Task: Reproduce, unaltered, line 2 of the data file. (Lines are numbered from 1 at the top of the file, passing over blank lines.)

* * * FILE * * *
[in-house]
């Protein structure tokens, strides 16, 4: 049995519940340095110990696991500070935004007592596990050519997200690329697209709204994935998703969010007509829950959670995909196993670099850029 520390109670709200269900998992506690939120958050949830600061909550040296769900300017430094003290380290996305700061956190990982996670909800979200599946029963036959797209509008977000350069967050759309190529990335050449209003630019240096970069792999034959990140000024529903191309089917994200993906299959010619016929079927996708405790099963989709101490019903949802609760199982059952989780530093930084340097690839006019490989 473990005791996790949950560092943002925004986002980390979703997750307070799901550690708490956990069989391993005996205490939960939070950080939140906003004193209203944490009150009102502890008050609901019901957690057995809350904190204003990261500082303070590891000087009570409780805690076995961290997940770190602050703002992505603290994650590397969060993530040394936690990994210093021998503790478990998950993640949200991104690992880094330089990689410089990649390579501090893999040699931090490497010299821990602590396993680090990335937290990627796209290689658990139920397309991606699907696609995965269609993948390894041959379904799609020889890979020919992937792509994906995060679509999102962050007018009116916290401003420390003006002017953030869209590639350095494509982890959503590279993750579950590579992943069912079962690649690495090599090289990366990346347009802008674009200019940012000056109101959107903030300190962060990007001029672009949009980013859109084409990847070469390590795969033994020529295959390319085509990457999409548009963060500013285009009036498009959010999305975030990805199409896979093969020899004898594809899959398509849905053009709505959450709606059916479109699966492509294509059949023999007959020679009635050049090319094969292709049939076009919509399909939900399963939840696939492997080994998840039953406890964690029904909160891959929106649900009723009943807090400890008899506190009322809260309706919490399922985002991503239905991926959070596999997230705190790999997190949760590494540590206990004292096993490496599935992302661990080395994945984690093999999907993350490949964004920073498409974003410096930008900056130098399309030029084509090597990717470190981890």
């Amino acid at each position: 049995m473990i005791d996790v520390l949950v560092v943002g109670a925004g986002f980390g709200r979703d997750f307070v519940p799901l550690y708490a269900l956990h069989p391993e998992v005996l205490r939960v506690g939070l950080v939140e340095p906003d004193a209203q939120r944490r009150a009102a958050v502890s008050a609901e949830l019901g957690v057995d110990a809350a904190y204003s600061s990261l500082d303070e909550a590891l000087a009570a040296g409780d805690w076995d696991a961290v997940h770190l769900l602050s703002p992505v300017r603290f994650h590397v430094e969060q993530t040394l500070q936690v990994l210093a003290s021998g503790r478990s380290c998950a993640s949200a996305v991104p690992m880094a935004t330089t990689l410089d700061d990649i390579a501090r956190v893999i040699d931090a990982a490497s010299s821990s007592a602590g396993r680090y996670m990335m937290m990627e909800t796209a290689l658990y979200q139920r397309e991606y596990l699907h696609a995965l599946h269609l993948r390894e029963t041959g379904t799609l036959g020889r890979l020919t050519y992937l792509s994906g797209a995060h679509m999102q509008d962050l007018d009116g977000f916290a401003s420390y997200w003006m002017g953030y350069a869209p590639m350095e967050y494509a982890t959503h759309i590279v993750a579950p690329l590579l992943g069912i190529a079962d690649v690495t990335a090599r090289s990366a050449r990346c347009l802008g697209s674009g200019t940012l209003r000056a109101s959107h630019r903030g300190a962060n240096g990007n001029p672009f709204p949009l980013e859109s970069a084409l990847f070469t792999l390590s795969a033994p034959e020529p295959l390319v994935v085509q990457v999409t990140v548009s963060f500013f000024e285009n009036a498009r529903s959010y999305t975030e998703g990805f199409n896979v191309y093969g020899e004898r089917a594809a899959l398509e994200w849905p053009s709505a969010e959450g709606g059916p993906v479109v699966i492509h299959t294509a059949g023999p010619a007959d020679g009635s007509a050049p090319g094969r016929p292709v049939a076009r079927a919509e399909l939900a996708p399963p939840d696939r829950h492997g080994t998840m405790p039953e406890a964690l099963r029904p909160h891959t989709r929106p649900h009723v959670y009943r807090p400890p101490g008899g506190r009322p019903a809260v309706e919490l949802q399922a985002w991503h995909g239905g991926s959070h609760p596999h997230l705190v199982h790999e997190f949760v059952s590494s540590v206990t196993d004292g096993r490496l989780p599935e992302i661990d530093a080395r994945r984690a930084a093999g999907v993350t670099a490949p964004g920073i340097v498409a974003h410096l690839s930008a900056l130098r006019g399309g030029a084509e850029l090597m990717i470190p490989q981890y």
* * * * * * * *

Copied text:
């Protein structure tokens, strides 16, 4: 049995519940340095110990696991500070935004007592596990050519997200690329697209709204994935998703969010007509829950959670995909196993670099850029 520390109670709200269900998992506690939120958050949830600061909550040296769900300017430094003290380290996305700061956190990982996670909800979200599946029963036959797209509008977000350069967050759309190529990335050449209003630019240096970069792999034959990140000024529903191309089917994200993906299959010619016929079927996708405790099963989709101490019903949802609760199982059952989780530093930084340097690839006019490989 473990005791996790949950560092943002925004986002980390979703997750307070799901550690708490956990069989391993005996205490939960939070950080939140906003004193209203944490009150009102502890008050609901019901957690057995809350904190204003990261500082303070590891000087009570409780805690076995961290997940770190602050703002992505603290994650590397969060993530040394936690990994210093021998503790478990998950993640949200991104690992880094330089990689410089990649390579501090893999040699931090490497010299821990602590396993680090990335937290990627796209290689658990139920397309991606699907696609995965269609993948390894041959379904799609020889890979020919992937792509994906995060679509999102962050007018009116916290401003420390003006002017953030869209590639350095494509982890959503590279993750579950590579992943069912079962690649690495090599090289990366990346347009802008674009200019940012000056109101959107903030300190962060990007001029672009949009980013859109084409990847070469390590795969033994020529295959390319085509990457999409548009963060500013285009009036498009959010999305975030990805199409896979093969020899004898594809899959398509849905053009709505959450709606059916479109699966492509294509059949023999007959020679009635050049090319094969292709049939076009919509399909939900399963939840696939492997080994998840039953406890964690029904909160891959929106649900009723009943807090400890008899506190009322809260309706919490399922985002991503239905991926959070596999997230705190790999997190949760590494540590206990004292096993490496599935992302661990080395994945984690093999999907993350490949964004920073498409974003410096930008900056130098399309030029084509090597990717470190981890």